Severing connections with both ARAB STRAP and Chemikal Underground, MIDDLETON inked a deal with Full Time Hobby Records. Retaining long-time cohorts Burns, Reeve, drummer Paul Savage (another from The DELGADOS) and roping in Mick Cooke (on brass), A BRIGHTER BEAT (2007) {*7} was more or less what it said on the tin; cover shot courtesy of artist friend David Shigley, a name we’ll hear more of – read on. Described by Malcolm himself as “love songs for depressed people…”, opening salvo `We’re All Going To Die’ was atypical of the singer’s warped sense of humour. Repeated plays on DJ Colin Murray’s Radio 1 show elevated the quirky song to cult status, especially when the 1000-1 shot was hyped against all odds (duly cut to 9-1) to become the Xmas 2007 number one as an internet plot to curb X-Factor and its winner Leona Lewis doing the deed; there was much sinister prestige in the track dying a death at No.31. Sales of the aforementioned third album had already peaked some ten months previously, enlightened by the title track and at least three further gems, `Fuck It, I Love You’, `Somebody Loves You’ and Malc’s blueprint for life `Death Love Depression Love Death’.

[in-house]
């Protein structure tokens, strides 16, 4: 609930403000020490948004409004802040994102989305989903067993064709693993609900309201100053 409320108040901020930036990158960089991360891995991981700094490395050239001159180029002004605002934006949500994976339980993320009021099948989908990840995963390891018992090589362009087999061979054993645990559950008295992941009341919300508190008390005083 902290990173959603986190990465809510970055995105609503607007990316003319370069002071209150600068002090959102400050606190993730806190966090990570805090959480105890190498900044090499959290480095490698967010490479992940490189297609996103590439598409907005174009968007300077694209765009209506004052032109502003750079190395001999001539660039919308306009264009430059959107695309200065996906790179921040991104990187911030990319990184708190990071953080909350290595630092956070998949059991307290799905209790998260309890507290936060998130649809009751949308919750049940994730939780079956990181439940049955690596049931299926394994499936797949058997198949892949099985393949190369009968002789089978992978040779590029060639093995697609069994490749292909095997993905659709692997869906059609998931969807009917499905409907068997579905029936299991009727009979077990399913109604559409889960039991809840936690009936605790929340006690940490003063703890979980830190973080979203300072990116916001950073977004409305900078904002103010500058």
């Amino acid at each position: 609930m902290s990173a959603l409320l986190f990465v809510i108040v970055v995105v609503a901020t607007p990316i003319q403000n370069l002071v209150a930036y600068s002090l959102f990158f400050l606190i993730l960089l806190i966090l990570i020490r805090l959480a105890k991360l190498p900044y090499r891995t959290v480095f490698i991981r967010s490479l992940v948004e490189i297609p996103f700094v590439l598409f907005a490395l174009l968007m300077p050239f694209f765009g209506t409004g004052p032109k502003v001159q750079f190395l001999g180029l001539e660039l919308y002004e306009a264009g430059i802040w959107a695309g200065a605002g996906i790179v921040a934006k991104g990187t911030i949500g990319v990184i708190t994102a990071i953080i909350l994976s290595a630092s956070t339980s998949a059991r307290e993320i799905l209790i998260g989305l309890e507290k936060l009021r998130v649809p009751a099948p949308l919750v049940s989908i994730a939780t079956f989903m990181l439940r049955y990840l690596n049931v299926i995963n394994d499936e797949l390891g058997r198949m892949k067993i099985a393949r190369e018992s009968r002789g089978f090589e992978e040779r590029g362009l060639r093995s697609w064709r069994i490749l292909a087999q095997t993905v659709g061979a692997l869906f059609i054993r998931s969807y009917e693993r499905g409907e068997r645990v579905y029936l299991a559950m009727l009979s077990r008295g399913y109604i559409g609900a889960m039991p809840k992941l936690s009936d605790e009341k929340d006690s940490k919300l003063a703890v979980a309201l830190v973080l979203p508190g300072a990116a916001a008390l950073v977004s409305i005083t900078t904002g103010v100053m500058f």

Almost reminiscent of LLOYD COLE in his prime, `Week Off’ was a pleasantly optimistic opening on album four, SLEIGHT OF HAND (2008) {*7}. Declaring “staying in is the new going out” for follow-on dirge `Blue Plastic Bags’, MIDDLETON’s melancholy miserabilism was par for the course. Affected by folk and pop music in equal measures, the dour indie man also tackled JACKSON C. FRANK’s `Just Like Anything’ and MADONNA’s `Stay’, albeit in his own distinctive manner.